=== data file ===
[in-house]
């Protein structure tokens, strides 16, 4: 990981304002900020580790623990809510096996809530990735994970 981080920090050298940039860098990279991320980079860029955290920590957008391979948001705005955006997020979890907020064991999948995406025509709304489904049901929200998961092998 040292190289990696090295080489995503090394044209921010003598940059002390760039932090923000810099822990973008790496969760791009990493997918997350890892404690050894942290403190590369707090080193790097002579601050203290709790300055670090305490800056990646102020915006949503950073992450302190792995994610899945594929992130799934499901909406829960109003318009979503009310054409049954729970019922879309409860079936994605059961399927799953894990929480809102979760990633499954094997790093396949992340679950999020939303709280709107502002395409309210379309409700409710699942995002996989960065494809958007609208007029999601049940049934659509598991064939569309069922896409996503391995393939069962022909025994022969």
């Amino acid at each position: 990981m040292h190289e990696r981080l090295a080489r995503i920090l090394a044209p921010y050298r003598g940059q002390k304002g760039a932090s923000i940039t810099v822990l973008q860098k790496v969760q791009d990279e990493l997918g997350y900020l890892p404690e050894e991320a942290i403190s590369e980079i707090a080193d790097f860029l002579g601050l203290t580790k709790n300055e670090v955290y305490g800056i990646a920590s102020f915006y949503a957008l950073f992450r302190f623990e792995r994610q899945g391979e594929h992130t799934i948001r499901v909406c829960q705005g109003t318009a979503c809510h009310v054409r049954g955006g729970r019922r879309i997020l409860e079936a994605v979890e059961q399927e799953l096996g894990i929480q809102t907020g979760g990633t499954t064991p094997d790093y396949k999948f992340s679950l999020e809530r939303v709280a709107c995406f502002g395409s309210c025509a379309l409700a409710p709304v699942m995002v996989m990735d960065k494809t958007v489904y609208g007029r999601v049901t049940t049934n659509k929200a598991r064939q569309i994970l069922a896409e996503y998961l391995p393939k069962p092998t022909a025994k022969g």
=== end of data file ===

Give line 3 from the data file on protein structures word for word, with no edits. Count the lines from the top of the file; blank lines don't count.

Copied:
């Amino acid at each position: 990981m040292h190289e990696r981080l090295a080489r995503i920090l090394a044209p921010y050298r003598g940059q002390k304002g760039a932090s923000i940039t810099v822990l973008q860098k790496v969760q791009d990279e990493l997918g997350y900020l890892p404690e050894e991320a942290i403190s590369e980079i707090a080193d790097f860029l002579g601050l203290t580790k709790n300055e670090v955290y305490g800056i990646a920590s102020f915006y949503a957008l950073f992450r302190f623990e792995r994610q899945g391979e594929h992130t799934i948001r499901v909406c829960q705005g109003t318009a979503c809510h009310v054409r049954g955006g729970r019922r879309i997020l409860e079936a994605v979890e059961q399927e799953l096996g894990i929480q809102t907020g979760g990633t499954t064991p094997d790093y396949k999948f992340s679950l999020e809530r939303v709280a709107c995406f502002g395409s309210c025509a379309l409700a409710p709304v699942m995002v996989m990735d960065k494809t958007v489904y609208g007029r999601v049901t049940t049934n659509k929200a598991r064939q569309i994970l069922a896409e996503y998961l391995p393939k069962p092998t022909a025994k022969g």